Veterans with traumatic brain needed for hyperbaric oxygen therapy research

INDIANAPOLIS (WISH) — Indiana has put $1 million toward hyperbaric oxygen therapy research.

Indiana was the first state to use public funds for what is considered experimental, or off-label, treatment of traumatic brain injuries. The program was just getting started when the coronavirus pandemic hit.  

A multicolored brain scan from the first Indiana veteran enrolled in the program is one of the many pieces being collected by the Weldon School of Biomedical Engineering on Purdue University’s campus is conducting the research. 

The pandemic slowed the research to a crawl and eventually most of the volunteers dropped out the program. For the research to be complete, the researchers need 39 more veterans to sign up.

Hyperbaric oxygen therapy, or what is commonly called HBOT, has not been approved for traumatic brain injuries by the Veterans Administration.  Art Terlup, a former Air Force captain, is administering the research program. “I would almost say holistic ways to that do work that don’t require four different prescription to do this thing as a scientist I remain objective in my assessment of it, but there this a lot of evidence that this can do good.”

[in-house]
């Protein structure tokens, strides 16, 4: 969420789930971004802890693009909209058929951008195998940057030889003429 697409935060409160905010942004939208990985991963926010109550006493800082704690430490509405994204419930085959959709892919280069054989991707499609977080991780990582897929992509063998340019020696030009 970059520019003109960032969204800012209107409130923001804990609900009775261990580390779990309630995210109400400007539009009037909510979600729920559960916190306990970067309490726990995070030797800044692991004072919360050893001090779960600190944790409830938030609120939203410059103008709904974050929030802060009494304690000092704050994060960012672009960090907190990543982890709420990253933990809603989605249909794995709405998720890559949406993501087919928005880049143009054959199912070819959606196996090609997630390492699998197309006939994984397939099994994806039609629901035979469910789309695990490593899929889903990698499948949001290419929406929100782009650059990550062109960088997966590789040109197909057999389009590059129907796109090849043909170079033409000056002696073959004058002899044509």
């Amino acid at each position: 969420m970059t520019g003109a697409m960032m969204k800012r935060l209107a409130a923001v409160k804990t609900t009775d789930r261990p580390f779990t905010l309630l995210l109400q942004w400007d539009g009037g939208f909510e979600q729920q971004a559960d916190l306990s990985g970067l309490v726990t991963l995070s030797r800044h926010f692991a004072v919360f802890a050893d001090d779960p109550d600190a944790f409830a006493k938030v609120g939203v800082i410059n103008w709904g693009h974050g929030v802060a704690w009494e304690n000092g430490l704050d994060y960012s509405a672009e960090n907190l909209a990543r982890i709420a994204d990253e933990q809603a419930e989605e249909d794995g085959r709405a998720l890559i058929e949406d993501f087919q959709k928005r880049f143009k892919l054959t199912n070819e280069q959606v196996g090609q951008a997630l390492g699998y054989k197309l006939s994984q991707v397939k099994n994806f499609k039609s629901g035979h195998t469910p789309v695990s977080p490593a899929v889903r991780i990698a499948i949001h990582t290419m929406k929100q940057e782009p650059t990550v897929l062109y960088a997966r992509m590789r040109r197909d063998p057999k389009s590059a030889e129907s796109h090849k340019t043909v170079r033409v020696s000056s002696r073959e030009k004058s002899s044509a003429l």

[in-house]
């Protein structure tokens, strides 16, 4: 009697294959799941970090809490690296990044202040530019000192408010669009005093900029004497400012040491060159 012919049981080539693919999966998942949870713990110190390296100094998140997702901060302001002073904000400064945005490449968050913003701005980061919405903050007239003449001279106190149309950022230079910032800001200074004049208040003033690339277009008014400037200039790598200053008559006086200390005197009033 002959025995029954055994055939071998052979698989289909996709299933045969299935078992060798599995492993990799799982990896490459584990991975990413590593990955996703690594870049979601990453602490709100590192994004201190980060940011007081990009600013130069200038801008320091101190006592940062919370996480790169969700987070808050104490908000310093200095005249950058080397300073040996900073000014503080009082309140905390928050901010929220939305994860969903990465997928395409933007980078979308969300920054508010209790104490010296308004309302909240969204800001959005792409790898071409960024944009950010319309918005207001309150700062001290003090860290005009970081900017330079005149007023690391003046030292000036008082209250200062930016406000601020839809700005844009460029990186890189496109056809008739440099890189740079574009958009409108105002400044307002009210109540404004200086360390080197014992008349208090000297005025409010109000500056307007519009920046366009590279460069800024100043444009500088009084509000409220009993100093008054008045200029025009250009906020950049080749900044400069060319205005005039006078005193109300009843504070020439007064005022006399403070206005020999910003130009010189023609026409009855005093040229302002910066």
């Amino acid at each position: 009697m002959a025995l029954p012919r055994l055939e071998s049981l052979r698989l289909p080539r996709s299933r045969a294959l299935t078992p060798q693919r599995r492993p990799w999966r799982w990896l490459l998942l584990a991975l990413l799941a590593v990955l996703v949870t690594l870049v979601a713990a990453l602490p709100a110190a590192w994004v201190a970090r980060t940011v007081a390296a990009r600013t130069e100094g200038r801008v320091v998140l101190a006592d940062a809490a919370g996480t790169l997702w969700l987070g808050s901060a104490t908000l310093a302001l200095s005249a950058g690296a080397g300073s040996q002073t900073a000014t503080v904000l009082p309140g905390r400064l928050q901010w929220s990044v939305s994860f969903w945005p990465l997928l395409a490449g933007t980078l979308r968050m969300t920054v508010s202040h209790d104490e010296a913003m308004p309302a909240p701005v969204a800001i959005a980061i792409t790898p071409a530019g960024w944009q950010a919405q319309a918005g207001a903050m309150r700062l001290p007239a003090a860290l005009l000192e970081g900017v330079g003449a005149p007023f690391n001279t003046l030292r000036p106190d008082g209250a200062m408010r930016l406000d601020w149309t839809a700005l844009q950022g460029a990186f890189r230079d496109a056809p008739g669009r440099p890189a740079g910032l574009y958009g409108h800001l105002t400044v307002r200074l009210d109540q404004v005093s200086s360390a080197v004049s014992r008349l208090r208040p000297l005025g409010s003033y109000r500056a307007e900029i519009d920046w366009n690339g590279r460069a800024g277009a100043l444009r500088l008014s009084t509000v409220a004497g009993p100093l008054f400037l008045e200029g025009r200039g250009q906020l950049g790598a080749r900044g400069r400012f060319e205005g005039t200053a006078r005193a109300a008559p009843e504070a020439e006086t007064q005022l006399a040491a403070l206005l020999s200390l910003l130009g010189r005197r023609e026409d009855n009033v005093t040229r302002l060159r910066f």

In October 2019, News 8 introduced Chuck Lee. Lee showed pictures from his days with the 82nd Airborne at Fort Bragg in Fayetteville, North Carolina. During his tenure in the Army, Lee suffered a number of injuries and was prescribed every pain medication you can think of. Eventually, the pain meds stopped working and he found hyperbaric oxygen therapy.  

Lee went from being in a wheelchair. He credits the hyperbaric therapy for his recovery.

President Donald Trump has signed into law a bill that directs the Veterans Administration to provide HBOT therapy to veterans suffering from traumatic brain injuries. 

Terlup believes the Purdue HBOT research is the most comprehensive study underway, but he needs veterans to finish the project. “But in terms of what we are trying to do and where we are coming from, we are right where we were about a year ago. We got our approval for using our labs with COVID safety precautions in place for the MRI facility. Our HBOT facility down in Clark is good to go. Everything looks good.”

The funding from the state has time restrictions. Purdue will need an extension from the Indiana General Assembly to ensure the funding stays intact.  

Researchers have access to one hyperbaric oxygen therapy chamber in southern Indiana. They need the Indiana State Department of Health to approve to access others in the state.

The research will take about a year to complete.